A CAS number consists of three parts: a series of digits separated by hyphens, followed by a check digit in parentheses. For example, the CAS number of water is 7732-18-5. The first part of the CAS number can have from two to seven digits, depending on when the substance was registered. The second part has two digits, and the third part has one digit. The check digit is calculated by a formula that involves multiplying each digit by a weight factor and taking the sum modulo 10. The check digit helps to verify the validity and accuracy of the CAS number.
A CAS number has no inherent meaning or relation to the chemical structure or properties of the substance. It is simply a serial number that is assigned in sequential order when the substance is registered by CAS. However, a CAS number serves as a link to a wealth of information about the substance, such as its chemical name, structure, formula, physical and chemical properties, spectra, hazards, uses, suppliers, references, and more.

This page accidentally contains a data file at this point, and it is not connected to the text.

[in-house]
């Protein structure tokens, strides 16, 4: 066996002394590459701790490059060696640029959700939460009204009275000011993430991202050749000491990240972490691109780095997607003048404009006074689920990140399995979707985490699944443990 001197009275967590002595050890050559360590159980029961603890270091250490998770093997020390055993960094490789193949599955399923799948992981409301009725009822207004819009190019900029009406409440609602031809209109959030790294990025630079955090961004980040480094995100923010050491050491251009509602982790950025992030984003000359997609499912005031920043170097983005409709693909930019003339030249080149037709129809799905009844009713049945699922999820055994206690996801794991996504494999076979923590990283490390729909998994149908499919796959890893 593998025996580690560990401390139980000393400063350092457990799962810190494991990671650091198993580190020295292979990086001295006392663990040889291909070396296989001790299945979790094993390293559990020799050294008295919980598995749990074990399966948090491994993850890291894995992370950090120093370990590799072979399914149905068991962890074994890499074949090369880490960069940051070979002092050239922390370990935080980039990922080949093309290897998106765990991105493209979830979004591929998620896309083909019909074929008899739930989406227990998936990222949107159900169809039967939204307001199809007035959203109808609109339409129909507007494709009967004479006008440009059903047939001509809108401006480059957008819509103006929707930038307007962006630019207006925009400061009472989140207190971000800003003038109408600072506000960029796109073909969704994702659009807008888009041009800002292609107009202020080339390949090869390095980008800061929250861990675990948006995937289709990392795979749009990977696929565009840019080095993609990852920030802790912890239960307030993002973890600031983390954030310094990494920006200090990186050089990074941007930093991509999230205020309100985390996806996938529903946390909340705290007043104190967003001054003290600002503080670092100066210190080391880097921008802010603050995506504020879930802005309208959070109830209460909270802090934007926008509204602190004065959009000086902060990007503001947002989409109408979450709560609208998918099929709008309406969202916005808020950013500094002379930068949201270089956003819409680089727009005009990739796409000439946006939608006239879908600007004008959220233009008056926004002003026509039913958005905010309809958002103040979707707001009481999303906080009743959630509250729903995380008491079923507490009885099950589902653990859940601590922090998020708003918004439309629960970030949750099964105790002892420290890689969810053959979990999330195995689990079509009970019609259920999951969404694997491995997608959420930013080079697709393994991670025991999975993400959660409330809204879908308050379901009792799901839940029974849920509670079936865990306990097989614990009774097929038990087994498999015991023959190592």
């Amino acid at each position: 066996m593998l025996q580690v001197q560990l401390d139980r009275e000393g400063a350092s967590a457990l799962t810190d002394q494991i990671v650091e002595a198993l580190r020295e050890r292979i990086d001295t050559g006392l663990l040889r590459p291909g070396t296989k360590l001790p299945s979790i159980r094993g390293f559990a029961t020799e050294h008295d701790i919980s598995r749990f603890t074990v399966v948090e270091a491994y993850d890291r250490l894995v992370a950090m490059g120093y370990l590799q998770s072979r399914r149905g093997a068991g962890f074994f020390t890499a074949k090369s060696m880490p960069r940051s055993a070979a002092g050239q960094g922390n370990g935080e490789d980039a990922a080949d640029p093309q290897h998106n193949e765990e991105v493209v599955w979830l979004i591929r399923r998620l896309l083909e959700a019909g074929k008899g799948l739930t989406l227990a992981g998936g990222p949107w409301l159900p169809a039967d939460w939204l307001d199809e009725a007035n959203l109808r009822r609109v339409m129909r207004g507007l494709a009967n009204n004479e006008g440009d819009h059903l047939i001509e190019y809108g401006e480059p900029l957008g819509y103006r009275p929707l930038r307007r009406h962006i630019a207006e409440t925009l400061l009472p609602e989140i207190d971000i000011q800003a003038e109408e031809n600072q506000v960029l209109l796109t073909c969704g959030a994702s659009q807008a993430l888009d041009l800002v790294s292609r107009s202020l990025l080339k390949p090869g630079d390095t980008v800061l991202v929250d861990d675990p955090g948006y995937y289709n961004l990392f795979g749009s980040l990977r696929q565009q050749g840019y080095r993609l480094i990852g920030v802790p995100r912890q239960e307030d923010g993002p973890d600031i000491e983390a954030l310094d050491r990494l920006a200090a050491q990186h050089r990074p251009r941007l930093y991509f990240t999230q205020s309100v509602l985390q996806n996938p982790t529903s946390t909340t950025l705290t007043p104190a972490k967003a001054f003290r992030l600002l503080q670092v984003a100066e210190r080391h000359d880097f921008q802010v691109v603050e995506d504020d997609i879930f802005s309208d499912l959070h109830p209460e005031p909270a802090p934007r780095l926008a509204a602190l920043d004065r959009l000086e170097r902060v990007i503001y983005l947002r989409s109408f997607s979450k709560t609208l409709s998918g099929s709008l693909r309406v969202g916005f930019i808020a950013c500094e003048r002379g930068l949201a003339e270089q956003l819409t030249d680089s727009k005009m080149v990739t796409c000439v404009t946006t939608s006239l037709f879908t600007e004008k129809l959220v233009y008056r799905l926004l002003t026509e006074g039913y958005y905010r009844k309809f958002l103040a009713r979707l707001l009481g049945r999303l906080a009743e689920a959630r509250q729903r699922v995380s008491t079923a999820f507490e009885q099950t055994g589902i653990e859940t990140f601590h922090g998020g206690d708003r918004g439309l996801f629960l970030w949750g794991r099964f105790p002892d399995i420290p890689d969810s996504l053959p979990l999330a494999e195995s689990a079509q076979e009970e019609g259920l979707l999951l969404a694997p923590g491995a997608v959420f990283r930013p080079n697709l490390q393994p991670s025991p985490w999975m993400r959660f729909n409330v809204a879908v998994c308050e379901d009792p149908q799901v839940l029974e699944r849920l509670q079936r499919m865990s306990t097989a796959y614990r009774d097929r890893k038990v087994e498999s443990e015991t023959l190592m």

Benefits of CAS numbers
CAS numbers offer several advantages for identifying and accessing chemical information:
- Uniqueness: CAS numbers ensure the uniqueness and unambiguous identification of chemical substances. This is particularly crucial when dealing with compounds with multiple common names or chemical formulas. Scientists can eliminate confusion and ensure accurate communication by assigning a distinct CAS number to each substance.